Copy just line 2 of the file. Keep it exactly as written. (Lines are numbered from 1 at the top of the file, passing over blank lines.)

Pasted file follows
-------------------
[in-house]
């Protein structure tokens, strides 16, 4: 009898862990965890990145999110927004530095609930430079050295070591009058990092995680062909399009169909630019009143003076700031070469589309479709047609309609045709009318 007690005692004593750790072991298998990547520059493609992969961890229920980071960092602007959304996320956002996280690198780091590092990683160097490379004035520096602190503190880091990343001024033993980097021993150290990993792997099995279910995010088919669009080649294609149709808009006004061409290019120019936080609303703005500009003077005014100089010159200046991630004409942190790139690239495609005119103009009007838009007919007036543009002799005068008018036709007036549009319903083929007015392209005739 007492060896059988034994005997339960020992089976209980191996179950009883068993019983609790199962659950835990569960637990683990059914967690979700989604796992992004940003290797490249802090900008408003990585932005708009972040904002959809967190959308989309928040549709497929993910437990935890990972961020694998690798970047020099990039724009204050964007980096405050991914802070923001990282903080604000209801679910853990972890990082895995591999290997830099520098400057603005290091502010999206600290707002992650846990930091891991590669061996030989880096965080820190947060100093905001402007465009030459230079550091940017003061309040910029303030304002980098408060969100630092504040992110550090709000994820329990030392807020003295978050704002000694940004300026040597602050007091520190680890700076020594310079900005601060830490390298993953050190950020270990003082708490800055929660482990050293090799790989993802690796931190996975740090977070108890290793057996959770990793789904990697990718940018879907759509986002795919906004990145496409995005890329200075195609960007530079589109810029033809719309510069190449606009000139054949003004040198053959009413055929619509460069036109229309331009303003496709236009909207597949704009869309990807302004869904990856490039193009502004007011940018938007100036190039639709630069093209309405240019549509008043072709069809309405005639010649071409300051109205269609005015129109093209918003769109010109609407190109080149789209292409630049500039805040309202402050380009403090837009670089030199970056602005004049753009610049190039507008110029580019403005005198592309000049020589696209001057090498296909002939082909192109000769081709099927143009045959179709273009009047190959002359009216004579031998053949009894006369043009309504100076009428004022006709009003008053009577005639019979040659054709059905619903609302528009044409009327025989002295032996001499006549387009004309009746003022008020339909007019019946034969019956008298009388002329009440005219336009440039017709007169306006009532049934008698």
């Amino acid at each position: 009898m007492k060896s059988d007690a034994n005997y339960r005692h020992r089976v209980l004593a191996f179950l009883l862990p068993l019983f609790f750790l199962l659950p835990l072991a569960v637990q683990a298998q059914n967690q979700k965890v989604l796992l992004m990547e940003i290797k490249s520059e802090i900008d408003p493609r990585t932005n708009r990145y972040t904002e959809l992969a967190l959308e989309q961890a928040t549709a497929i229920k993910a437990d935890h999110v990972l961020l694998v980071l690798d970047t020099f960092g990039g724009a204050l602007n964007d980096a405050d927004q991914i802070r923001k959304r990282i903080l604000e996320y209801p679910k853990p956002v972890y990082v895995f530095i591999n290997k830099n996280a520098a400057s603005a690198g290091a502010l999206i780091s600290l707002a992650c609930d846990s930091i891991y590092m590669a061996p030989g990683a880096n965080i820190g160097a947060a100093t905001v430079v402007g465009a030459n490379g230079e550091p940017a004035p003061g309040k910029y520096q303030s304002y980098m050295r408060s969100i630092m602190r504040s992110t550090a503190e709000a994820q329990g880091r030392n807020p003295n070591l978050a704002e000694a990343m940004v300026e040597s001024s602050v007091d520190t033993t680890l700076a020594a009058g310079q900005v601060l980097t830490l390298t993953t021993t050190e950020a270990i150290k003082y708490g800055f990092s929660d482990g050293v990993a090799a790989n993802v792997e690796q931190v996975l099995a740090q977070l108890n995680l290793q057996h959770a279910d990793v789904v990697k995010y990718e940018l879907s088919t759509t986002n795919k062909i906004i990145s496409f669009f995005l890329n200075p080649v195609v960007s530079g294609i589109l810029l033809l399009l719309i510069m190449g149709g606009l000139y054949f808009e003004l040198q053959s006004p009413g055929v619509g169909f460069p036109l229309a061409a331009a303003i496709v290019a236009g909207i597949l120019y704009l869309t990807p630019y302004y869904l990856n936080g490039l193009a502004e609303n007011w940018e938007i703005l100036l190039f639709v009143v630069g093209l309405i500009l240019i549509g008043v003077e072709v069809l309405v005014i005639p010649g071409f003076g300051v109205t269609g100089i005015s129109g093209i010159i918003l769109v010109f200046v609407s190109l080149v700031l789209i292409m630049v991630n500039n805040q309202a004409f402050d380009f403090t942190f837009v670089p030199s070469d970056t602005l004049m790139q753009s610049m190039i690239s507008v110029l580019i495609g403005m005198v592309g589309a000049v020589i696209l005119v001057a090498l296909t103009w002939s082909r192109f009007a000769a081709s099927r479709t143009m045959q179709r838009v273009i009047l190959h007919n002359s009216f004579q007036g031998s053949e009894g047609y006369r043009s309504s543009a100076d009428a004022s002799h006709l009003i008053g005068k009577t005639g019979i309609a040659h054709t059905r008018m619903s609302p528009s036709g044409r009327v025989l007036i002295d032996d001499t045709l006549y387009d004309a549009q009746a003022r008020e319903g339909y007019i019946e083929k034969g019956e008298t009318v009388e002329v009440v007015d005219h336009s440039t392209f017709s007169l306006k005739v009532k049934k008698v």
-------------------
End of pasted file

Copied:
């Protein structure tokens, strides 16, 4: 009898862990965890990145999110927004530095609930430079050295070591009058990092995680062909399009169909630019009143003076700031070469589309479709047609309609045709009318 007690005692004593750790072991298998990547520059493609992969961890229920980071960092602007959304996320956002996280690198780091590092990683160097490379004035520096602190503190880091990343001024033993980097021993150290990993792997099995279910995010088919669009080649294609149709808009006004061409290019120019936080609303703005500009003077005014100089010159200046991630004409942190790139690239495609005119103009009007838009007919007036543009002799005068008018036709007036549009319903083929007015392209005739 007492060896059988034994005997339960020992089976209980191996179950009883068993019983609790199962659950835990569960637990683990059914967690979700989604796992992004940003290797490249802090900008408003990585932005708009972040904002959809967190959308989309928040549709497929993910437990935890990972961020694998690798970047020099990039724009204050964007980096405050991914802070923001990282903080604000209801679910853990972890990082895995591999290997830099520098400057603005290091502010999206600290707002992650846990930091891991590669061996030989880096965080820190947060100093905001402007465009030459230079550091940017003061309040910029303030304002980098408060969100630092504040992110550090709000994820329990030392807020003295978050704002000694940004300026040597602050007091520190680890700076020594310079900005601060830490390298993953050190950020270990003082708490800055929660482990050293090799790989993802690796931190996975740090977070108890290793057996959770990793789904990697990718940018879907759509986002795919906004990145496409995005890329200075195609960007530079589109810029033809719309510069190449606009000139054949003004040198053959009413055929619509460069036109229309331009303003496709236009909207597949704009869309990807302004869904990856490039193009502004007011940018938007100036190039639709630069093209309405240019549509008043072709069809309405005639010649071409300051109205269609005015129109093209918003769109010109609407190109080149789209292409630049500039805040309202402050380009403090837009670089030199970056602005004049753009610049190039507008110029580019403005005198592309000049020589696209001057090498296909002939082909192109000769081709099927143009045959179709273009009047190959002359009216004579031998053949009894006369043009309504100076009428004022006709009003008053009577005639019979040659054709059905619903609302528009044409009327025989002295032996001499006549387009004309009746003022008020339909007019019946034969019956008298009388002329009440005219336009440039017709007169306006009532049934008698």